A systematic review was conducted to summarize the absorption, transport, storage, and metabolism of oral neonatal vitamin A supplementation (NVAS). This review focused specifically on the neonatal period (first 28 d of life for humans) to inform guidance by WHO on recommendations related to NVAS. A systematic search of international and regional databases was conducted. Inclusion criteria were human or animal studies that gave oral vitamin A as a single or limited number of doses to apparently healthy neonates. Studies evaluating fortification or food-based approaches, dosing with retinoic acid, or studies of neonatal models of disease were excluded. The search retrieved 8847 unique records. After screening by title and abstract, 88 were screened using the full text, and 35 records met inclusion criteria: 13 human and 22 animal studies. Studies indicate that high-dose NVAS is absorbed well by neonates, typically mirroring fat absorption. Doses were primarily stored in the liver and transiently increased in the lung, kidney, spleen, adrenal glands, brain, skin, and adipose tissue, generally with a dose-response. Serum retinol and retinyl esters also transiently increased following NVAS. Although minimal acute adverse effects are noted, there is a lack of data supporting NVAS for improving organ maturation or sustained delivery to target organs. Research gaps include the physiological effects of the short-term increase of vitamin A concentrations in extrahepatic tissues, or whether there are unknown adverse effects over time.
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http://dx.doi.org/10.1093/advances/nmaa137DOI Listing
November 2020

Consensus recommendations for the use of retinoids in ichthyosis and other disorders of cornification in children and adolescents.

Pediatr Dermatol 2021 Jan 10;38(1):164-180. Epub 2020 Nov 10.

Departments of Dermatology and Pediatrics, University of California, San Francisco, San Francisco, CA, USA.

Topical and systemic retinoids have long been used in the treatment of ichthyoses and other disorders of cornification. Due to the need for long-term use of retinoids for these disorders, often beginning in childhood, numerous clinical concerns must be considered. Systemic retinoids have known side effects involving bone and eye. Additionally, potential psychiatric and cardiovascular effects need to be considered. Contraceptive concerns, as well as the additive cardiovascular and bone effects of systemic retinoid use with hormonal contraception must also be deliberated for patients of childbearing potential. The Pediatric Dermatology Research Alliance (PeDRA) Use of Retinoids in Ichthyosis Work Group was formed to address these issues and to establish best practices regarding the use of retinoids in ichthyoses based on available evidence and expert opinion.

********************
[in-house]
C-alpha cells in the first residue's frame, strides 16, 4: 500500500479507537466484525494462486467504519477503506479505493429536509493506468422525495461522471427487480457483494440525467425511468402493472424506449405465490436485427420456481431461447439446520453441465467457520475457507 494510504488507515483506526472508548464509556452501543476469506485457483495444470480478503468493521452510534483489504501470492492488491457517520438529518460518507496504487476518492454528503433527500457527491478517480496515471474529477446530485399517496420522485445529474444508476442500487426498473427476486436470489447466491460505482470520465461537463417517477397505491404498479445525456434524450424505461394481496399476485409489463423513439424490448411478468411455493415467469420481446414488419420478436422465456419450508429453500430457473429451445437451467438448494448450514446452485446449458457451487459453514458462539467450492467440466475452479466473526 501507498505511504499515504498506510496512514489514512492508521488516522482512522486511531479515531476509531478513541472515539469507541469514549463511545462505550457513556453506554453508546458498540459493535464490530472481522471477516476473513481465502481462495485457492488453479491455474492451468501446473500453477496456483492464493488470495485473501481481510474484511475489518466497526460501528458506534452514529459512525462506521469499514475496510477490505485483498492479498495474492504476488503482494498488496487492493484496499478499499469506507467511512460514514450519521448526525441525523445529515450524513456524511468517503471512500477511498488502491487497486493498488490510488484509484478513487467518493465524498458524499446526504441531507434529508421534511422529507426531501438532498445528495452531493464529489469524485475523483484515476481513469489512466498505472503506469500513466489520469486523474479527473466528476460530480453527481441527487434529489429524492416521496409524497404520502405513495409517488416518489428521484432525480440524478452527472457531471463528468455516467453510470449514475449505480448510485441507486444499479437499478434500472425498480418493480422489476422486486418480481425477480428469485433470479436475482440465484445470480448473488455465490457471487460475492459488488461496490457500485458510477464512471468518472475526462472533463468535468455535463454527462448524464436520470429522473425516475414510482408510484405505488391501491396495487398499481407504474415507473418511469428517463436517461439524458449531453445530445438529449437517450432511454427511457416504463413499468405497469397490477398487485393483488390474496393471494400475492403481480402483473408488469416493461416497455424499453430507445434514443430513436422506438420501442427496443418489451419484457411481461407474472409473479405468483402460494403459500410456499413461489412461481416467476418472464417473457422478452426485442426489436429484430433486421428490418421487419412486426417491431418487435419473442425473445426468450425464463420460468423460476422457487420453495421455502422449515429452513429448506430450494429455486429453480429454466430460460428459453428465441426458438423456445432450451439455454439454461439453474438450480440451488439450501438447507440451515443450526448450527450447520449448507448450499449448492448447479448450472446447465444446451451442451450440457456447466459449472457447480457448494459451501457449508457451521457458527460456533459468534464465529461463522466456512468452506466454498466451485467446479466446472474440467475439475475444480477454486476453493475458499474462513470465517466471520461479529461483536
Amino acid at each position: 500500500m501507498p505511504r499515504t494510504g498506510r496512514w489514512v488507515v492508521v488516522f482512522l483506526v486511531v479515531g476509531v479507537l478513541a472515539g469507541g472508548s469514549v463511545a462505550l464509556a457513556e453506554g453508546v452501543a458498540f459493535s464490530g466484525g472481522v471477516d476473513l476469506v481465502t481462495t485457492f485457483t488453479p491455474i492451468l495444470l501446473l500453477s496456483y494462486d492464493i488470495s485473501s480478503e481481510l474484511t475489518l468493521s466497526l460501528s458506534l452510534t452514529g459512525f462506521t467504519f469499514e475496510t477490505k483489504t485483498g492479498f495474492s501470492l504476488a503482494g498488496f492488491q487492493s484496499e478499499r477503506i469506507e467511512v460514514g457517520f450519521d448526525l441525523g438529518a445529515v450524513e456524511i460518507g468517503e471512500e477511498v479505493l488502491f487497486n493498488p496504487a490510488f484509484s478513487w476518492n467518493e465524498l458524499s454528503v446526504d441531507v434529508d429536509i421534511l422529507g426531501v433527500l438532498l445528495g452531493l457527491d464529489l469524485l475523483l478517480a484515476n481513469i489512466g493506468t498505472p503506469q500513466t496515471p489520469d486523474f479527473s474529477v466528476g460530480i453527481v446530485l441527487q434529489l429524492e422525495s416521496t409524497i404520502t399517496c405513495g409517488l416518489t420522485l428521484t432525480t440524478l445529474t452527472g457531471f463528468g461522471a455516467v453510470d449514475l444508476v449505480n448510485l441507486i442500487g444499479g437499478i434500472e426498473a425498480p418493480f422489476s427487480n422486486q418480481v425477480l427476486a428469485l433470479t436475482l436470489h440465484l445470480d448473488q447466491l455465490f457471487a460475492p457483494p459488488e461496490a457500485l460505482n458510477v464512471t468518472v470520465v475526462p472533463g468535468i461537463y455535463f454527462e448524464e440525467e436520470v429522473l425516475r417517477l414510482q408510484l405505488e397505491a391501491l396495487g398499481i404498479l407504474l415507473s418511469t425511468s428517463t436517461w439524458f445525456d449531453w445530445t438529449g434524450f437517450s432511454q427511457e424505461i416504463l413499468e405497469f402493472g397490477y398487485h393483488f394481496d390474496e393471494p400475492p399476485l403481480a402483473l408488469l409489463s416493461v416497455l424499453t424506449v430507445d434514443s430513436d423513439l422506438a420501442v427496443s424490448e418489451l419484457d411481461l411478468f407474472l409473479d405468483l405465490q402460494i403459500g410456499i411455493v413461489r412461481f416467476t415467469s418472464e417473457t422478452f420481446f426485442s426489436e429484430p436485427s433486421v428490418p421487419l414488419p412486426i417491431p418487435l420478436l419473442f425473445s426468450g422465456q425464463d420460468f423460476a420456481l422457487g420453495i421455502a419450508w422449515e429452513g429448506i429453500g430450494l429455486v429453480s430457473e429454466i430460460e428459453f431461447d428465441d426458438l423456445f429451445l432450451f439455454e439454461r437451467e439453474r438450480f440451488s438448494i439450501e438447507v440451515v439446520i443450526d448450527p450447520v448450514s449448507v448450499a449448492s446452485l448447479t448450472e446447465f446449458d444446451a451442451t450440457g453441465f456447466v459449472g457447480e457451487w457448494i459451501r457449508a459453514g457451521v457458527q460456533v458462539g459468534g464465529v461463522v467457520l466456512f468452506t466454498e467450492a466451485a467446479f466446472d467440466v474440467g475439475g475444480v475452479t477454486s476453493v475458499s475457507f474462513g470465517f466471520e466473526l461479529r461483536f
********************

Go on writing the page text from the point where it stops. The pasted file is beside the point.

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http://dx.doi.org/10.1111/pde.14408DOI Listing
http://www.ncbi.nlm.nih.gov/pmc/articles/PMC7984068PMC
January 2021

Systematic Review and Meta-Analysis of the Relative Dose-Response Tests to Assess Vitamin A Status.

Adv Nutr 2020 Oct 31. Epub 2020 Oct 31.

Interdepartmental Graduate Program in Nutritional Sciences, University of Wisconsin-Madison, Madison, WI, USA.

Vitamin A (VA) is an essential nutrient often lacking in the diets of people in developing countries. Accurate biomarkers of VA status are vital to inform public health policy and monitor interventions. The relative dose-response (RDR) and modified-RDR (MRDR) tests are semi-quantitative screening tests for VA deficiency that have been used in Demographic and Health Surveys and VA intervention studies. A systematic review and meta-analysis of sensitivity and specificity were conducted to summarize the physiological evidence to support the RDR tests as methods to assess VA status and investigate the impact of different pathological and physiological states on the tests. A total of 190 studies were screened for inclusion, with 21 studies comparing the RDR tests with the gold-standard biomarker, liver VA concentration (68% and 80% sensitivity and 85% and 69% specificity for the RDR and MRDR, respectively). Nearly all studies with VA interventions in VA-deficient populations demonstrated a response of the tests to VA intake that would be expected to improve VA status. The impacts of chronic liver disease, protein malnutrition, age, pregnancy and lactation, infection and inflammation, and various other conditions were examined in 51 studies. The RDR and MRDR tests were reported to have been used in 39 observational studies, and the MRDR has been used in at least 6 national micronutrient surveys. The RDR and MRDR are sensitive tests for determining population VA status and assessing VA interventions. Although they are robust to most physiological and pathological states, caution may be warranted when using the tests in neonates, individuals with chronic liver disease, and those with protein or iron malnutrition. Research on further improvements to the tests to increase accessibility, such as sampling breast milk instead of blood or using intramuscular doses in subjects with malabsorption, will allow wider adoption. This review was registered with PROSPERO as CRD42019124180.